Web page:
MOSCOW — In a light-hearted mood but with a serious purpose, about 150 Americans took part Saturday in a Moscow marathon and 10-kilometer peace run.
They ran, walked and even juggled through the streets of Moscow with thousands of Soviet and European entrants.
The American contingent was part of a group known as World Runners whose goal is a world at peace without hunger. They seek individual contributions to promote their objective.
U.S. runners, wearing distinctive T-shirts with slogans in Russian and English describing their goal, were popular with the Soviet crowds who lined the route past the Kremlin through central Moscow.
Bill Fowle, a Traverse City, Mich., social worker, showed up with three red balls in his hands at the start of the 10-K run. "I juggled all the way," he explained. "It's more fun than winning."
Mary Louise Zeller, of San Francisco, appeared in a maternity running outfit for the 10-K. She said she was eight months pregnant and added: "I am not going to run--I am going to walk. Oh, for the last 50 yards, maybe I'll run. My 82-year-old mother-in-law, Olive Zeller of Milwaukee, is going to walk with me."
Mary Louise's husband, Ron, was entered in the marathon, a 26-mile endurance contest, and her son, Tony Nogures, an 800-meter runner for San Francisco State College, was signed up for the 10-kilometer course, along with Zeller's two sons by a former marriage, Richard, 27, and Ryan, 25.
A delegation from Hawaii brought 5,000 orchids to pass out to other competitors and a boat paddle, inscribed "Peace Without Hunger" in both Russian and English, as a present for Soviet leader Mikhail S. Gorbachev.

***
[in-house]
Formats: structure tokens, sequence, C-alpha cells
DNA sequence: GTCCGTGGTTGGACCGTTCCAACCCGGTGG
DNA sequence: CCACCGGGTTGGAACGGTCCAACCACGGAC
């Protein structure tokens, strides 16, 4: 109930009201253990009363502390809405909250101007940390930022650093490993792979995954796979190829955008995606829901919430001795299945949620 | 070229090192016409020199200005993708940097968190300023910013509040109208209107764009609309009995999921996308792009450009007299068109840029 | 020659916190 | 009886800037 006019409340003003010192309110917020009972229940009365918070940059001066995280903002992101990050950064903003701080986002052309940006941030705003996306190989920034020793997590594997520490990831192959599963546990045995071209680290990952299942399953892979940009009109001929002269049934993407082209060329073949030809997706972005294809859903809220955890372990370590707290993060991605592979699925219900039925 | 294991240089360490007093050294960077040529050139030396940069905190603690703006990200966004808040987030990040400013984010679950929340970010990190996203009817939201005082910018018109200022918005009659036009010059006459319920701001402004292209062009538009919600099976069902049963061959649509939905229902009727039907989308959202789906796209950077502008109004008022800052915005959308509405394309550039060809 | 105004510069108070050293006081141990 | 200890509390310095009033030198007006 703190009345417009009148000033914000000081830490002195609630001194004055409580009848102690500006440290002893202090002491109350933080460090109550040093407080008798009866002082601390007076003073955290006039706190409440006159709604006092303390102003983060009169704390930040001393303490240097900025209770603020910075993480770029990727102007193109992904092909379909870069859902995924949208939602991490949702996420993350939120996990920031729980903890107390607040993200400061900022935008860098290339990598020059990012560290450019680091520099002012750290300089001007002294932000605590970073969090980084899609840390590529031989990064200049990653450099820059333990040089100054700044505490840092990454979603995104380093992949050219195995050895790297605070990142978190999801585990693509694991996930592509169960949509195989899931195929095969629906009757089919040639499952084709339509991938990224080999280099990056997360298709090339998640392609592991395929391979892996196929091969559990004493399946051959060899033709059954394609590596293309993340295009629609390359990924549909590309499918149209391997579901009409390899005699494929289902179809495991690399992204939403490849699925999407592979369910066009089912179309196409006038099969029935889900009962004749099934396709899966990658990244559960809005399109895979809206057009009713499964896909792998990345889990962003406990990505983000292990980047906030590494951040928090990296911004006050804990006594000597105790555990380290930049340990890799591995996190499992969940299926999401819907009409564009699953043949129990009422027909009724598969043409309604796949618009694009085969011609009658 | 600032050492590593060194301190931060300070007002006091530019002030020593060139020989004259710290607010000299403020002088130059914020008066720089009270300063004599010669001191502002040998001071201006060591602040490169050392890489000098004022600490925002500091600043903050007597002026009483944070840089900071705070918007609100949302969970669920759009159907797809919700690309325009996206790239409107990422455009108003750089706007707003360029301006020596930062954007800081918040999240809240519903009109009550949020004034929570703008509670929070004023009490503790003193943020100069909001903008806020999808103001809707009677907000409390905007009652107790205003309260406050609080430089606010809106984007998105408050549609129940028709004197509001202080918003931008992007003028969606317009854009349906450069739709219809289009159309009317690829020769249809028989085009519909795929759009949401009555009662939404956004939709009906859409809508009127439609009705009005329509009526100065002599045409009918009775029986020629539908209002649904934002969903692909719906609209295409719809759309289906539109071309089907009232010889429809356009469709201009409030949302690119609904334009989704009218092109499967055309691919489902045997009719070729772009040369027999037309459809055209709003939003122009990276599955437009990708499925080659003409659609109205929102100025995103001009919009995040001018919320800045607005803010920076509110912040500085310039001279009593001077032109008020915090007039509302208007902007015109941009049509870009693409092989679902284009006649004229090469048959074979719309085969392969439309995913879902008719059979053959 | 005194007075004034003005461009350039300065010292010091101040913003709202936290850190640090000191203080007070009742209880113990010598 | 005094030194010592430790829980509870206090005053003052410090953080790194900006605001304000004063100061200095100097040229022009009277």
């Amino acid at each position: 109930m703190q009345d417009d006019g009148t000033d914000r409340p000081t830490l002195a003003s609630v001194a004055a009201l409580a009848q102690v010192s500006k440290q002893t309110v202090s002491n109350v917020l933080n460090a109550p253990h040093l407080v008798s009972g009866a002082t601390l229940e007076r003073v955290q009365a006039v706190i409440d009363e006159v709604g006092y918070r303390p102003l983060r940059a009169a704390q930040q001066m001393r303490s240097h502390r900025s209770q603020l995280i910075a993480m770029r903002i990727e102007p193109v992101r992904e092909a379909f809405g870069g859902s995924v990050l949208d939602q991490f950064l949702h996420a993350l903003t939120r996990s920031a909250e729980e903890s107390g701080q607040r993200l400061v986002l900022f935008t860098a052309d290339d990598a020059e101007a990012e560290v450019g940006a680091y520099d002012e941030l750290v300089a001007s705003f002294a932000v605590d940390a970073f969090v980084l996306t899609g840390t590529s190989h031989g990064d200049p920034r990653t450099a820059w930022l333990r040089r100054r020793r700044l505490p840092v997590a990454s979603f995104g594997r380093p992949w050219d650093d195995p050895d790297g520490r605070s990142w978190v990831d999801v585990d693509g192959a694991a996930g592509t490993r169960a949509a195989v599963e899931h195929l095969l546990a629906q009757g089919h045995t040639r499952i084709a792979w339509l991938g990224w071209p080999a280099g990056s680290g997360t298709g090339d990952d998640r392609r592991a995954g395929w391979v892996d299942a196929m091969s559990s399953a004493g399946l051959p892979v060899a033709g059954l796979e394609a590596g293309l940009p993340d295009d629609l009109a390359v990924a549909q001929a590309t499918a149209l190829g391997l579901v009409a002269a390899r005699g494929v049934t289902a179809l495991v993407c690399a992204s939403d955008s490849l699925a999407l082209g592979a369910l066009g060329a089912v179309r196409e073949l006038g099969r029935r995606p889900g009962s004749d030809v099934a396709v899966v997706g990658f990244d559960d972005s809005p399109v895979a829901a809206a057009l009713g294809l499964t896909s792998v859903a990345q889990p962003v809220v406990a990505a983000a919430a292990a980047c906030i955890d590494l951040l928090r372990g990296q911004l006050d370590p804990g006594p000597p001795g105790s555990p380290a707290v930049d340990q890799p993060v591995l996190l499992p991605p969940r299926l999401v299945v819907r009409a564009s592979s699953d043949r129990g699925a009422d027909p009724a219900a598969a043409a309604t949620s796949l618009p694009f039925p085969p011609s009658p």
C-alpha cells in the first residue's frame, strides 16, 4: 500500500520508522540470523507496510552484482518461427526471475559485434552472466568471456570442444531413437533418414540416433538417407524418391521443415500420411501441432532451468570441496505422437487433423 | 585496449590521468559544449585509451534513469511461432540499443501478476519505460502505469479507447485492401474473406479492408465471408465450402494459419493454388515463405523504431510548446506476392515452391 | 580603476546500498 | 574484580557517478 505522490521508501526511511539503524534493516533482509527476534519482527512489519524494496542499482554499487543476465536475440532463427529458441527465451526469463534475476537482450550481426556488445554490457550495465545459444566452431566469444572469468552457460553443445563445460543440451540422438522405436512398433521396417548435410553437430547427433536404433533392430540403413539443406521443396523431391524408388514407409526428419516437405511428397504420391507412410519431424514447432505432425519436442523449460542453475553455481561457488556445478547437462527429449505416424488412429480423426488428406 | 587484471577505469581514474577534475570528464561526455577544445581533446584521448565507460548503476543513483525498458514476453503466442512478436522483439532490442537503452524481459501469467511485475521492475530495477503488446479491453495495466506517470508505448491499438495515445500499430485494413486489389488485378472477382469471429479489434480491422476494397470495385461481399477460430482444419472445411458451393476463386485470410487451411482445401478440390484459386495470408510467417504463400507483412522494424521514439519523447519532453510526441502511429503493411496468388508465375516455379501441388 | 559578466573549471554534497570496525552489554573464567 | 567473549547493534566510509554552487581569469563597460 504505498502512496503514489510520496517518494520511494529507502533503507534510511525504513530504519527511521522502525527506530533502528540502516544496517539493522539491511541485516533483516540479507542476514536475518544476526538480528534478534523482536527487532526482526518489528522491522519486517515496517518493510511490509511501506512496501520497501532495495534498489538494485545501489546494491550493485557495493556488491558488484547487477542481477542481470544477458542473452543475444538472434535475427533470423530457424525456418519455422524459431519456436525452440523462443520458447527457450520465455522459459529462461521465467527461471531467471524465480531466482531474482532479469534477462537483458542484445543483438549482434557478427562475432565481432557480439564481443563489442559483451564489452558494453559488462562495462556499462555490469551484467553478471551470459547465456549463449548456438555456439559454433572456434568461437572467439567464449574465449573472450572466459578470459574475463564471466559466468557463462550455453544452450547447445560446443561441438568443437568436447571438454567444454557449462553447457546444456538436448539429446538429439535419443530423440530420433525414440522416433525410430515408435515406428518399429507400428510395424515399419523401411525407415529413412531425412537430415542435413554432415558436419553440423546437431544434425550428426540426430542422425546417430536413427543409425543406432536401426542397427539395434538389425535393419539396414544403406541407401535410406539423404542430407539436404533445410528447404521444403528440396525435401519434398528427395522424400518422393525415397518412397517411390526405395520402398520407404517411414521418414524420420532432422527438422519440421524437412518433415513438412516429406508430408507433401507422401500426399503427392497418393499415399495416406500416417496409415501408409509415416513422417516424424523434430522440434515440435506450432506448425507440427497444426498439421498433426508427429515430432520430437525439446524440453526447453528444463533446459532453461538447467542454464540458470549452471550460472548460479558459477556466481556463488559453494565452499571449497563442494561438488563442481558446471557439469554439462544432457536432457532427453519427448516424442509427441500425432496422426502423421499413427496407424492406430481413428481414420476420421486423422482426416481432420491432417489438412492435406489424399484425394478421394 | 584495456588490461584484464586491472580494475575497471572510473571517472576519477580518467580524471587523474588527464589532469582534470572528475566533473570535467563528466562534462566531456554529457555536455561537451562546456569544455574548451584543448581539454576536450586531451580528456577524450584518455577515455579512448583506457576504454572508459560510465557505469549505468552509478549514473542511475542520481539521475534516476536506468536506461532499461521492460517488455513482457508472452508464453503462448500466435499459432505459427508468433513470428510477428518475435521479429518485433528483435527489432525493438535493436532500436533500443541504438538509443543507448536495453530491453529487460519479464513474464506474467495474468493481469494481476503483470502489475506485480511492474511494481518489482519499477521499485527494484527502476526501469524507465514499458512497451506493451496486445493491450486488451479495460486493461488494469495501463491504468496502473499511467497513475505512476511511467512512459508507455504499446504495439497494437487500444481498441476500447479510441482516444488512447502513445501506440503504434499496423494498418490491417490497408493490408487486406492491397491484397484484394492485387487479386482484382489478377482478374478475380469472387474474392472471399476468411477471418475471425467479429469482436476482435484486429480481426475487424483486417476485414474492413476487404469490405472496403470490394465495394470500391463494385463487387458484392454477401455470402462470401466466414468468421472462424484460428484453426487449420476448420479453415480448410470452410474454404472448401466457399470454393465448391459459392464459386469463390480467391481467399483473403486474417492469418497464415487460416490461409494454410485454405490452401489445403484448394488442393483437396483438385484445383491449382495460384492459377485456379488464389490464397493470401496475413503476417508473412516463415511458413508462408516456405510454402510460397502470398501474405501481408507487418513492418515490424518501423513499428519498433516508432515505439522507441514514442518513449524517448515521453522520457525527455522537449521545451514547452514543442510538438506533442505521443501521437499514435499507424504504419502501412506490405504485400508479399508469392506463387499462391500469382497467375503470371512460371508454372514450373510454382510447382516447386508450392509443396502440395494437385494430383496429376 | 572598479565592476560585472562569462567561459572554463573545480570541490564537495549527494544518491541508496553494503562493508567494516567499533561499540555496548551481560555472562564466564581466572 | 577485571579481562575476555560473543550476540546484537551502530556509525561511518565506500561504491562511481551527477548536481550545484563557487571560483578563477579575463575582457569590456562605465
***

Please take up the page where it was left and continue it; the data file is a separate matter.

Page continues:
Eleven people came from Texas, according to Brenda Nasser of Houston, who described herself as the photographer, historian and recorder for the Texas delegation.
Her husband, John W. Spigelmyer, a Houston management consultant, entered the marathon to celebrate his 46th birthday on Saturday, she said. His son, also named John, preferred to observe from the sidelines.
The American runners distributed pins, tiny American flags, heart-shaped greetings from 1,300 children in the United States, red cards explaining about "Peace Without Hunger" and, at the finish line, 5,000 T-shirts.
Suzanne Belcher, a white-haired woman from Rochester, Ind., said, "We found people to be very, very friendly."
The same theme was echoed by Gordon Starr, 43, a management consultant from Sausalito, Calif., who took five hours to finish the marathon.
"This is a citizen-diplomacy run," Starr said. "We pass out pins and balloons, stop to kiss babies and hug women," he said. "The response from the crowd was just incredible." The marathon, he said, was open to runners from all parts of the Soviet Union and some came from thousands of miles to compete in the race.
"There were all kinds of people--young and old, fast and slow, a smattering of women," Starr said.
He said he was pledged to run a marathon every year from now until the end of the century to raise money for the anti-hunger campaign. So far, he said, he has accounted for about half of his $1-million goal with nine marathons since he began in 1979.